The curler has just been replaced by a metal rolling machine, imported from China. It cost $3,000, a fortune for someone in Georgia, especially given the undeveloped nature of the tea trade there. He hasn’t used it yet, because the “museum piece” outside still does the job.
Davit has electric heaters now — they look like large metal boxes on wheels — but he still prefers the old-school approach: A sealed and insulated room, an antique stove covered in firebricks, fired with trees and branches from the cleared tea fields, dragged to the workshed. Carbon neutral, I remarked. Much cheaper, he replied. Electricity in Georgia is very expensive. Wood is free. The stove quickly brings the room to around 200-degrees F. The leaves spend a short time here to stop the fermentation.
Davit sorts the tea by hand, and packages it for eventual sale. It looks as though he processes the finest, “tippiest” growth.
Davit has a perfect tea tasting “room” on his porch, outside his home. Like all Georgian hosts, he treats his guests like royalty, and the tea tasting ends with a few glasses of turbid, delicious homemade wine. The tea I tried was excellent, if generic in its flavor profile: Earthy, fruity, medium body. This “tea forward” tea (it tastes classic to me, like the tea you want to drink in the middle of the afternoon, no sugar, no milk) makes perfect sense given Davit’s market in Georgia. Tea is only ever as good as the leaf that’s picked!
The second plantation I visited is owned by Levani Tskipurishvili, who is reestablishing tea plantations about 2,000 feet up in the mountains above Kutaisi, not far from Tkibuli. Unlike Davit, Levani grows tea bushes but does not yet process the leaf. In fact, the fields are just recently coming into maturity after he cut back the plants a few years ago. Also unlike Davit, Levani’s fields are so high in the mountains and the climate is so cool and steady that these fields can only be harvested only three times during summer.
I don’t know this for sure, and I doubt even Levani knows, but their location and appearance suggest that these bushes are the hybridized offspring of Indian and Chinese tea plants: The Soviets developed a dozen or so hybrids of *C. sinensis*, breeding the Chinese small leaf tea and Assam type tea and hoping to develop a cold-hardy tea bush that could survive Russian winters, and thus expand tea cultivation above the 45th parallel. Several of the hybrids proved astonishingly hardy, surviving prolonged periods of sub-zero temperatures and still producing satisfactory tea each season. (The world’s northernmost tea plantations were in Krasnodar, Russia. I visited them in the early 1990s, when they still functioned. To my knowledge, tea is no longer grown there.)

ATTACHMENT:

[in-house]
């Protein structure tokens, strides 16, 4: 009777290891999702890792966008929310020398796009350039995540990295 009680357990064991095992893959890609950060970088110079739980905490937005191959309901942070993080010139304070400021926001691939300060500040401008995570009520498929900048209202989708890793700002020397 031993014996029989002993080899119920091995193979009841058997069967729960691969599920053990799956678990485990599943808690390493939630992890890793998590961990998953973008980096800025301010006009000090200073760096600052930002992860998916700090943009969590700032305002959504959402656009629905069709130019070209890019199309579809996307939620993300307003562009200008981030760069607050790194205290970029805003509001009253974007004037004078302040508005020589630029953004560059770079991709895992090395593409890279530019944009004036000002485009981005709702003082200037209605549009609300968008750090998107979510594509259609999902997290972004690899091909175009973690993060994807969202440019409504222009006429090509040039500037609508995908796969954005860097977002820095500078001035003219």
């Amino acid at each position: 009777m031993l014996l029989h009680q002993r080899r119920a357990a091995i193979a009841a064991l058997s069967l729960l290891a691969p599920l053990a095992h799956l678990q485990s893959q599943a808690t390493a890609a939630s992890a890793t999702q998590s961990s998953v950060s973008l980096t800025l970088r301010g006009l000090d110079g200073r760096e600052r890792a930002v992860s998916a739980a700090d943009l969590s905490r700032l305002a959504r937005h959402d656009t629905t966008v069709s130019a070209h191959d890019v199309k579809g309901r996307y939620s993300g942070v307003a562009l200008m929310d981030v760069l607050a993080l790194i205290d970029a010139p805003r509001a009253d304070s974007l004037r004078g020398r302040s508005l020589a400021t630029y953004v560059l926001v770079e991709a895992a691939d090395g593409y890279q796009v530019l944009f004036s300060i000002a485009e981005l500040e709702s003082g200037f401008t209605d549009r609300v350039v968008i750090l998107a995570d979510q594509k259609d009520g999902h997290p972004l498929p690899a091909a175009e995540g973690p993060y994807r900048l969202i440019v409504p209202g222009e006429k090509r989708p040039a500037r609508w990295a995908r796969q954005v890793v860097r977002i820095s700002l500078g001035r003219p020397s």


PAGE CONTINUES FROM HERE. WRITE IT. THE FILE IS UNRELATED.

His furthest plantation is all but inaccessible: First we drove up the side of a mountain in Levani’s truck. When we reached a point on the road when the path became too steep and rutted for the truck, we were picked up by one of Levani’s managers in a German jeep from WWII. The jeep was little more than seats bolted to a frame bolted to wheels connected by iron axles to a low-gear, high torque gas engine. We didn’t so much climb the mountainside as creep up it, foot by foot:
Like Davit, Levani by necessity practices organic growing: There’s no money for fertilizers and no need this high up, in fields that have lain, willy-nilly, fallow for decades. The natural processes that provide a forest with all the necessary nutrients has enriched and fortified the soils where Levani’s *C. sinensis* grows. He’s intentionally left the useful trees growing amidst the tea plants.